As featured in The Wall Street Journal, Money Magazine, and more!
     

Guest Post: Eight Ways to Support Yourself While Starting as an Entrepreneur

This article was written by in Career and Work. 7 comments.


This is a guest post from Bri M. Bri is a recent college graduate and aspiring web entrepreneur. He writes about online innovation at Trailblogging. Here he presents eight ways beginning entrepreneurs like himself can save money while working on their endeavors.

1. Moonlight as an Entrepreneur. This is the one that many people think of the most often. Do your day job and then put in as many hours in at night and on the weekend as possible until your venture is netting you enough money to do it full-time.

The pro is that you can still count on your steady paycheck while being in control of your venture, the cons are the risk of overworking yourself into losing motivation, not being as productive because you have to switch from one mode of thinking to another, or not having any time to live life.

2. Find a Part-Time Job. This is the spin-off from moonlighting as an entrepreneur. Instead of moonlighting as an entrepreneur, moonlight in another career. Whether that is being a waiter/waitress or working in a retail store part-time, it just would have to be something that is less than 40 hours a week.

The advantage of this route is the extra time you get for your venture (which you still control), while still having some extra cash coming in. The disadvantages are that you are still not devoting all of your time to your passion and you lose the benefits that are often associated with a full-time job (health, etc.).

3. Save Up and Stretch Your Dollar. Instead of trying to kill yourself by working two jobs, you can stay at your current job and pinch pennies or work overtime for a while as you save up some extra money. Most financial advisers will tell you to have three to six months’ worth of expenses saved in a way that it can be immediately accessible in case of an unexpected job loss or other emergency. In this case, you are going to need much more than that. Not only do you have to cover your regular living expenses, but you need to have cash on hand for business expenses (which can be a lot or a little depending on what your venture is) as well.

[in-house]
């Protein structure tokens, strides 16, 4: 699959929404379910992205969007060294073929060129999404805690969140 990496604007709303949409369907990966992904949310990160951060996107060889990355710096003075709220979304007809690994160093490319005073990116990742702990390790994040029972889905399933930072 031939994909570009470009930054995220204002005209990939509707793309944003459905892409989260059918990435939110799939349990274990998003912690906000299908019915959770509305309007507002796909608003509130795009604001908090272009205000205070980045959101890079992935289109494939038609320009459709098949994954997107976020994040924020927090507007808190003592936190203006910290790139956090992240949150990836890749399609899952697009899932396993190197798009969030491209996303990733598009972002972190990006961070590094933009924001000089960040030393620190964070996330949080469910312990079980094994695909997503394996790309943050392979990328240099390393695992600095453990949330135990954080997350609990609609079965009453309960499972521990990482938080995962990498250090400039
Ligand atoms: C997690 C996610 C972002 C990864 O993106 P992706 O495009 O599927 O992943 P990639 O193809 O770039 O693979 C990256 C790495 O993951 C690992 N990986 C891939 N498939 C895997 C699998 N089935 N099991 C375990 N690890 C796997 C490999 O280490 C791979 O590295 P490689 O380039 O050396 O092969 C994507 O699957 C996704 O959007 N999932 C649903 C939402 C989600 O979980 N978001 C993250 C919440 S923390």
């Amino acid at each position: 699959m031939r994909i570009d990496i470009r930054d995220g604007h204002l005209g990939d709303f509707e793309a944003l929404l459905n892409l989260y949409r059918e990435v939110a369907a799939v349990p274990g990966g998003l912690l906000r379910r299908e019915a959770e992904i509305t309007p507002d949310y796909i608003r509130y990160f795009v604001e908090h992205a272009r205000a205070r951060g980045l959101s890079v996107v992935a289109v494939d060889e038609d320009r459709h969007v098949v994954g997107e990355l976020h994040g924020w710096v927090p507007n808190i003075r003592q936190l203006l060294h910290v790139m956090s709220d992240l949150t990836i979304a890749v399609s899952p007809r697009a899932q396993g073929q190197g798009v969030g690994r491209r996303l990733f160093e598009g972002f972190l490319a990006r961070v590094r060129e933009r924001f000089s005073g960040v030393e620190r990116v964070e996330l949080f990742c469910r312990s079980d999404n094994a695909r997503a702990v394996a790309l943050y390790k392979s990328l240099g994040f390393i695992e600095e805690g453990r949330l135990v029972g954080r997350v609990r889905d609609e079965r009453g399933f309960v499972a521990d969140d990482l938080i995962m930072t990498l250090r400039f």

After considering start-up capital and business expenses, you should try to shoot to save up two years’ worth of expenses, with at the least one year’s (most successful businesses take at least two years to become profitable). During this time, especially at the beginning in order to get into the habit, you should be stretching your dollar to the maximum possible.

The good thing about this approach is that you have complete control over where your business is heading and you can devote the maximum amount of time possible to it. The bad thing is the risk of having the bottom fall out and running out of funds. In which case, don’t despair, you can still jump into the other avenues at this point as well.

4. Get a Personal Loan. Many banks offer personal loans for new businesses to get started. You get your money that you need to start and work on your business and you pay the bank back later with interest. Very simple.

The good thing is that like #3, you can devote as much time as possible to your business. The bad thing is that you owe the bank money (and nobody likes debt), so not only so you have to pay the bank back, but you are also exposing yourself to a lot of risk to your personal assets. This can be very bad.

5. Get a Business Loan. Similar to #4, get a business loan. The big problem with this one is it can be very very hard, or nearly impossible for a new business to get a business loan from a bank. Existing businesses often have to problem, but getting approved for a business loan with no personal exposure is something that many banks shy away from. The good thing is that unlike a personal loan, you don’t have to worry about the bank coming after you.